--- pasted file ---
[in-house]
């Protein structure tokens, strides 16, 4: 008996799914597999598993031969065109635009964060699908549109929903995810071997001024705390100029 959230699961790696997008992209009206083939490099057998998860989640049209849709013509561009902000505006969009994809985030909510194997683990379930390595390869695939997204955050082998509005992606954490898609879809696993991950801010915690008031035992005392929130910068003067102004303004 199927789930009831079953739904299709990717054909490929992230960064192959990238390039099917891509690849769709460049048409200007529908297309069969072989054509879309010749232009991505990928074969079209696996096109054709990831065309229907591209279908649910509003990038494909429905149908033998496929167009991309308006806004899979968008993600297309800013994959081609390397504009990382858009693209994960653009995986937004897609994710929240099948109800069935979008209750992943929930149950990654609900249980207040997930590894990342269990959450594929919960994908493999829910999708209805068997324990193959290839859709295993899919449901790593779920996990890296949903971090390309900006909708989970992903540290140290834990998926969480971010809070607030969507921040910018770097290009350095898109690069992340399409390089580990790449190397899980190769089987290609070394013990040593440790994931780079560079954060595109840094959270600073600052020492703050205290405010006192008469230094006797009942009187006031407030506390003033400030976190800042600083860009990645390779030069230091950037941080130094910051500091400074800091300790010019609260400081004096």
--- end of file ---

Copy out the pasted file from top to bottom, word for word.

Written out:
[in-house]
């Protein structure tokens, strides 16, 4: 008996799914597999598993031969065109635009964060699908549109929903995810071997001024705390100029 959230699961790696997008992209009206083939490099057998998860989640049209849709013509561009902000505006969009994809985030909510194997683990379930390595390869695939997204955050082998509005992606954490898609879809696993991950801010915690008031035992005392929130910068003067102004303004 199927789930009831079953739904299709990717054909490929992230960064192959990238390039099917891509690849769709460049048409200007529908297309069969072989054509879309010749232009991505990928074969079209696996096109054709990831065309229907591209279908649910509003990038494909429905149908033998496929167009991309308006806004899979968008993600297309800013994959081609390397504009990382858009693209994960653009995986937004897609994710929240099948109800069935979008209750992943929930149950990654609900249980207040997930590894990342269990959450594929919960994908493999829910999708209805068997324990193959290839859709295993899919449901790593779920996990890296949903971090390309900006909708989970992903540290140290834990998926969480971010809070607030969507921040910018770097290009350095898109690069992340399409390089580990790449190397899980190769089987290609070394013990040593440790994931780079560079954060595109840094959270600073600052020492703050205290405010006192008469230094006797009942009187006031407030506390003033400030976190800042600083860009990645390779030069230091950037941080130094910051500091400074800091300790010019609260400081004096």